Triads and Seventh Chords of the Melodic Minor Scale Class Content | Steve Herberman
Triads and seventh chords of the Melodic Minor scale and their practical applications over altered dominants and two-five-ones.
Take your comping and chord soloing to the next level by utilizing the harmonized Melodic Minor scale. In this class you’ll receive examples to practice resolving altered dominant sounds through the use of these rich chordal textures. Many of these chord forms are familiar to many guitarists though we’ll be stringing together chords to create a refreshing chain of altered dominant sounds and lead them to satisfying resolutions. This really breaks a player out of habitual chord patterns and licks to create fresh and interesting new patterns. The goal of this class is to firmly establish this concept in your ears and mind and, most importantly, to get it under your fingers so it becomes second nature!
|Harmonized Triads and Seventh Chords of the Melodic Minor Scale|
|Harmonized Triads and Seventh Chords of the Melodic Minor Scale||01:08:00|
Practicing and Memorizing Tunes Class Content | Steve Herberman
Practicing and Memorizing Tunes: A Systematic Approach For All Levels
Steve will take you through the process of learning new tunes with an emphasis on hearing the melody and changes and how they fit together. A step by step method, thorough to the point of reaching a deep understanding of the tune at hand. Transposition will be made much easier after following logical steps including singing, root motion, chord functions, guide tone lines, logical fingerings, a variety of chord/melody concepts and much more. When tunes are internalized in this way, long term memorization will be possible with greater flexibility. Expand your repertoire while maximizing your practice time!
|Practicing and Memorizing Tunes|
|Practicing and Memorizing Tunes||01:31:00|
Fundamentals Checkpoint Class Content | Steve Herberman
We all know how important fundamentals are. But are they mastered to the point that they can be called upon at any instant during performance? For instance when a guitarist comps, he/she must be able to put any note of their choosing on the top of their voicing quickly and accurately. Without knowing at least the common chord voicings in all of their inversions one’s comping may fall short of the mark. When soloing, having complete command of chord scales and arpeggios in a variety of positions is crucial. Getting serious about really knowing one’s fundamentals allows the musician to focus on the business at hand: music making.
I often ask students how well they know triads. The answer I typically receive is “sure I know those.” But can they be played quickly and accurately in all inversions on all adjacent string sets? Very seldom in my teaching experience. It’s an easy enough gap to fill along with possible other deficits in a player’s mastery of the fingerboard. Next we’ll review all of the inversions of the “Freddie Greene” voicings of all chord qualities and there will be examples of how to apply them to tunes. Seventh chords on all adjacent string sets will be reviewed and plugged into tunes such as Wes Montgomery’s “Cariba”. Other exercises will include minor 6th diminished chord and arpeggio studies a la Barry Harris and will conclude with a chord inversion system featuring many non-adjacent string chords, a more advanced system that show all voicing possibilities of seventh chords. Grand arpeggios (R,3,5,7,9,11,13) studies will also be addressed.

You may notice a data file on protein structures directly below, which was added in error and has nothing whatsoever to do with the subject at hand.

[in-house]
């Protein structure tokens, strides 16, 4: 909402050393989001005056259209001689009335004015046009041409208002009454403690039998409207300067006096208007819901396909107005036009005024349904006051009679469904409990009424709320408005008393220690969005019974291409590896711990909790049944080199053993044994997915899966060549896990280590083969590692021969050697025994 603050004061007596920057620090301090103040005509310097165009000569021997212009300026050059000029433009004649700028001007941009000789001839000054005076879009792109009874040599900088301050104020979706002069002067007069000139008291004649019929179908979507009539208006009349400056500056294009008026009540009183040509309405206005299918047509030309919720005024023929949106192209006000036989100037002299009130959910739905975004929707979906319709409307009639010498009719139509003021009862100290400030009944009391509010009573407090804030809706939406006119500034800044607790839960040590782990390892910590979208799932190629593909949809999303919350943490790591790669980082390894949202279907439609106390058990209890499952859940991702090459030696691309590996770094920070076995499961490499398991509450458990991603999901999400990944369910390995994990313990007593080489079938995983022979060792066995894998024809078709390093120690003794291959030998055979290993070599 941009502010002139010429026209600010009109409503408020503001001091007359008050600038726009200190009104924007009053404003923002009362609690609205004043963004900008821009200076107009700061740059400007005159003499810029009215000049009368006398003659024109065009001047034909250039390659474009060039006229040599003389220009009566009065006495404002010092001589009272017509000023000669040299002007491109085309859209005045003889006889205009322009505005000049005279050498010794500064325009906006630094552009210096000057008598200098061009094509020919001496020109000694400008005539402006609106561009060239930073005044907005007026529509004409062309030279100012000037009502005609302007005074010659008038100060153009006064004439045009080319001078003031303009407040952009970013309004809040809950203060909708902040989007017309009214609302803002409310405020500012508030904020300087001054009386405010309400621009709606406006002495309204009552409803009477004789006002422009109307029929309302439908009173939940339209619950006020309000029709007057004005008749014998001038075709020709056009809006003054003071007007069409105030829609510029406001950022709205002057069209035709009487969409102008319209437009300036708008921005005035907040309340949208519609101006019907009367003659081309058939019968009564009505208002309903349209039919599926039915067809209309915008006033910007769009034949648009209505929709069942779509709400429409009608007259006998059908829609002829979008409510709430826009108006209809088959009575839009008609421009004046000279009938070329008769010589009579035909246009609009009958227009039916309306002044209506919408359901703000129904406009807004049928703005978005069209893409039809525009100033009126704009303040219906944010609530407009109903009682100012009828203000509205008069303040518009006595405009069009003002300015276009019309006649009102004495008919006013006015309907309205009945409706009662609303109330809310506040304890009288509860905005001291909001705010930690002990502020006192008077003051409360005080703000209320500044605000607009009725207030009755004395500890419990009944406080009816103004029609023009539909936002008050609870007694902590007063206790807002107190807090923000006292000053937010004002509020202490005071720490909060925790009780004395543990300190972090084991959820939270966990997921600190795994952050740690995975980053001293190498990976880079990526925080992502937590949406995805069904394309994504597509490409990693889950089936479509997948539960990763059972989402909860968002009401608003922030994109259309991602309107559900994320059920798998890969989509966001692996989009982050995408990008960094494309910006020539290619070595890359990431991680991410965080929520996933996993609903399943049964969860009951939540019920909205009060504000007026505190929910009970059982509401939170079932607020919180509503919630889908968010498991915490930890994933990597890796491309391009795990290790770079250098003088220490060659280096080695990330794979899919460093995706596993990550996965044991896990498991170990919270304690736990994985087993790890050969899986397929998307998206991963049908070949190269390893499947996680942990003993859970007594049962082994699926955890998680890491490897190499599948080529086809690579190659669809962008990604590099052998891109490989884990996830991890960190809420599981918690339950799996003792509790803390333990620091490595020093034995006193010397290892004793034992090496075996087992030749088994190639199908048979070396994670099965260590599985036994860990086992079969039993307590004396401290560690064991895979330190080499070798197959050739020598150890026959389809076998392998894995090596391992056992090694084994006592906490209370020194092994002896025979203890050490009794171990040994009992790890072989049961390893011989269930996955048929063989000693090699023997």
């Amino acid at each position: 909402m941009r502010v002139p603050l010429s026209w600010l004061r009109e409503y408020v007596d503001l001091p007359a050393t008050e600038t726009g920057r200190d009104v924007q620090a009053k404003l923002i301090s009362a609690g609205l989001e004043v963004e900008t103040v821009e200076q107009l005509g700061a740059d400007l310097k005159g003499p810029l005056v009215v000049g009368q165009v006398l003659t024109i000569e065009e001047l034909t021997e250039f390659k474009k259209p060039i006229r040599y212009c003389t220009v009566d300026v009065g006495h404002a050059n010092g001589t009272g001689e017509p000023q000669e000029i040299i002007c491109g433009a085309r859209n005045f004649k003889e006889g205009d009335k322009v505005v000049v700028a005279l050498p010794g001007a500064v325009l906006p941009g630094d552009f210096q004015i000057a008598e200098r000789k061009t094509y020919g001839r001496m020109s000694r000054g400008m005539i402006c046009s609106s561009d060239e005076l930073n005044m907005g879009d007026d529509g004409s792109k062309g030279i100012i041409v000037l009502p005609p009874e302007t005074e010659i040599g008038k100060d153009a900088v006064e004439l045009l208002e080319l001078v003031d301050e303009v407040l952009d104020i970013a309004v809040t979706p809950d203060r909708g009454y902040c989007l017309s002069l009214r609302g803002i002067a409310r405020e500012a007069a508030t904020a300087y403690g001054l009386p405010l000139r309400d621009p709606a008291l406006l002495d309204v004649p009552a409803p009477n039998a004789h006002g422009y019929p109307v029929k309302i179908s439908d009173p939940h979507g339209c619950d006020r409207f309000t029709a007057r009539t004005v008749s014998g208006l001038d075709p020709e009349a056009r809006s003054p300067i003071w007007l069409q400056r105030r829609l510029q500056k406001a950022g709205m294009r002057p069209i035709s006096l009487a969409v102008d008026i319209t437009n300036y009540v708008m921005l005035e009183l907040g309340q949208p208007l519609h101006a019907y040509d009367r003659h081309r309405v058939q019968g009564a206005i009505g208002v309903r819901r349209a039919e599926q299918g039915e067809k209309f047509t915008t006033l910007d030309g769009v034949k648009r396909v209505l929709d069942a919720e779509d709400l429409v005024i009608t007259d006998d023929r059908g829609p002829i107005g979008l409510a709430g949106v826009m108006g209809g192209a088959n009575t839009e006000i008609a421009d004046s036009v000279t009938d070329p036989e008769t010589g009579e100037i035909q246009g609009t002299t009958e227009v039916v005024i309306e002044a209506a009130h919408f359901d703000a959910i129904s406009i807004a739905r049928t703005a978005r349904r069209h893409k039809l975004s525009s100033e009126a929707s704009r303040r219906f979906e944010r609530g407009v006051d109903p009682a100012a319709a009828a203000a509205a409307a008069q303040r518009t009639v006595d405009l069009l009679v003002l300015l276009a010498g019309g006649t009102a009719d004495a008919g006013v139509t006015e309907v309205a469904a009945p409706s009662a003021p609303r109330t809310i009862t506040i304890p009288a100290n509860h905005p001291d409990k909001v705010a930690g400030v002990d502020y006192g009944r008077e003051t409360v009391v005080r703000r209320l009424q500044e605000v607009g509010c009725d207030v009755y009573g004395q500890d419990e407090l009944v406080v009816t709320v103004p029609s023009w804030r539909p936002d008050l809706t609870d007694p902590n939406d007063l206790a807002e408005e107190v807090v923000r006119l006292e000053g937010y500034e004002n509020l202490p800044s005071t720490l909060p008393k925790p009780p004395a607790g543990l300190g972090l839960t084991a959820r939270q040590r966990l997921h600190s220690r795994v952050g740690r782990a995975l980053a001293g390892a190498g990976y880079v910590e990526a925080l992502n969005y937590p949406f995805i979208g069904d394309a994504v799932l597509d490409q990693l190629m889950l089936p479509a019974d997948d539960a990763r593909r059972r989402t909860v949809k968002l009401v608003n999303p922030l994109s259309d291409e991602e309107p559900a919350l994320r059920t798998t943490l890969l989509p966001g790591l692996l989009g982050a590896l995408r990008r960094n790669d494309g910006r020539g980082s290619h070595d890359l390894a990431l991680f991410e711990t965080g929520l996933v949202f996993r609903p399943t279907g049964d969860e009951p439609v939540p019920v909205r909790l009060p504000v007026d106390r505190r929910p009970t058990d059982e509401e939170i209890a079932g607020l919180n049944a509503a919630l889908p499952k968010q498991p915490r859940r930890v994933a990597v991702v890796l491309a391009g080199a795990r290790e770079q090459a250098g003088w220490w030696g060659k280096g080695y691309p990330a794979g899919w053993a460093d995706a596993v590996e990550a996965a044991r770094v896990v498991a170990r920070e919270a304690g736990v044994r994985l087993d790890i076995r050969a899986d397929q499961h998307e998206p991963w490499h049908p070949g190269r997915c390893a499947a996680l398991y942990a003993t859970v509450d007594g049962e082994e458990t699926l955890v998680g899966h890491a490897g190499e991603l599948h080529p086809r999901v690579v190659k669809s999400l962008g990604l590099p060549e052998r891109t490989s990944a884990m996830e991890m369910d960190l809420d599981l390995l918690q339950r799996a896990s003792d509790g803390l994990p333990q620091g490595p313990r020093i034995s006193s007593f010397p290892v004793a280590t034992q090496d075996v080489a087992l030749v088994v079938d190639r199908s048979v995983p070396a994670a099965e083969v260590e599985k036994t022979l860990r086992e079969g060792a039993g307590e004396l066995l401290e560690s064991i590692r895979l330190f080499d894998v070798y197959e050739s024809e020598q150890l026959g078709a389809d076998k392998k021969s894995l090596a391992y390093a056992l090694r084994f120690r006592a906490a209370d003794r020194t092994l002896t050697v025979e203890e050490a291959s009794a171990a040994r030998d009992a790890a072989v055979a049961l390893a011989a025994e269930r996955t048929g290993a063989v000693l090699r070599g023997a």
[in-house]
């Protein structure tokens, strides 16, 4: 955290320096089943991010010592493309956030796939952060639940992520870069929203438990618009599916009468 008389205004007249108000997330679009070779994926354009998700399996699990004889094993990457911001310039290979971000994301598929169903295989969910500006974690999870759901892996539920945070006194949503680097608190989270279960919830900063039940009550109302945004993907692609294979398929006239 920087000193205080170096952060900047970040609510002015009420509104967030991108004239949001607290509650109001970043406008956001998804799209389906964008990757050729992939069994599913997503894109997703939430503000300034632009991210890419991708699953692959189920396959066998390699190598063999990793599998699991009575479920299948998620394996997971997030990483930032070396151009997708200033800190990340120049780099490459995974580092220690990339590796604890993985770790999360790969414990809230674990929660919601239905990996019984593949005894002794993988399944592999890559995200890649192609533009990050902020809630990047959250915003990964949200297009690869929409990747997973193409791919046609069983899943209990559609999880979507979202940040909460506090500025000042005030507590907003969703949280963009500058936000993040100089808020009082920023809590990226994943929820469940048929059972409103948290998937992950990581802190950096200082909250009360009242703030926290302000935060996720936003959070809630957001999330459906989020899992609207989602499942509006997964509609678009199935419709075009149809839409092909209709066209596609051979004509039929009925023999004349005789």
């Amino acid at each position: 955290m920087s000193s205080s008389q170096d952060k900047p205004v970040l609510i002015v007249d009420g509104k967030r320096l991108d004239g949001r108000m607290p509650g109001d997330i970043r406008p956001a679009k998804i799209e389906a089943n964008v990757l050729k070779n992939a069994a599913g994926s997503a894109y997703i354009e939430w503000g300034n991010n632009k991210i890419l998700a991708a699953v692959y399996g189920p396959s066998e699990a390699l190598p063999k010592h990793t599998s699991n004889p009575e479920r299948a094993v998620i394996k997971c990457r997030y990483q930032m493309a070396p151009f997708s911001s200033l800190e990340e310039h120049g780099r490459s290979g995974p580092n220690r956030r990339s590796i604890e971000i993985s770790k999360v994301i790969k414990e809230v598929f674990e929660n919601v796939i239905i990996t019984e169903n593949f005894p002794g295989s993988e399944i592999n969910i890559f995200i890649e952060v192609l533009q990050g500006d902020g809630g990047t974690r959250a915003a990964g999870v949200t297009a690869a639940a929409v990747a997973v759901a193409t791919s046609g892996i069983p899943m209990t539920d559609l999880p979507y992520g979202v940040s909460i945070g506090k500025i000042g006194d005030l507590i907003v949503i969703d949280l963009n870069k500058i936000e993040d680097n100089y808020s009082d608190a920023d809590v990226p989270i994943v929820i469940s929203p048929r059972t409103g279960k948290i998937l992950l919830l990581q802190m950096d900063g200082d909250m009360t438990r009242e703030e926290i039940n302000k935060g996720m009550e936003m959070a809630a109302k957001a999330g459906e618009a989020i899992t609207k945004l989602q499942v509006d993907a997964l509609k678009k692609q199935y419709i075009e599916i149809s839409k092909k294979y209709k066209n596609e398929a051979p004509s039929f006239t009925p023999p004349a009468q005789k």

All common scales in five positions (Berklee method) including interval exercises and arpeggio studies will be covered. To really know a scale is to be able to play it in any sequence of intervals, for example a C real melodic minor scale in diatonic 5ths. Having one’s fundamentals in check will provide a solid foundation needed for improvisation. This class should be helpful for players on all levels, filling in any gaps allowing the player to better play what they hear.
This class includes 24 pages of material prepared by Steve!
More info on this topic can be viewed by going to my March ’08 Modern Guitars column entitled Jazz Scope http://www.modernguitars.com/herberman/
Developing A Personal Practice Routine Class Content | Steve Herberman
Practice is always changing and evolving. One key is to let the actual music be the guide keeping practicing fun, interesting and most importantly, practical. Different types of tunes (tempos, key signatures, harmonic rhythm, time signatures, etc.) place certain demands on one’s technique, knowledge of theory and aural abilities. With all that there is to practice, often working on a limited practice schedule, it can easily be overwhelming! In this class important core principles are identified and each player, after honest self-evaluation, can “laser in” on areas that are weak or strengths can be identified and built upon. This class is a survey of practical exercises that can be paired down to the essential tools that will benefit a player beginning from where they are presently to any point along their musical journey. From transcribing one phrase at a time of a classic solo to voice-leading arpeggios in 8th notes this class will be comprehensive in its scope. Learn how to practice away from the instrument using visualization, chord spelling and pitch axis exercises. From working on your time feel to sightreading from a fakebook to basic time management skills this will be an information-packed session that will help you focus on getting more out of your practice time.
Developing A Personal Practice Routine
Developing A Personal Practice Routine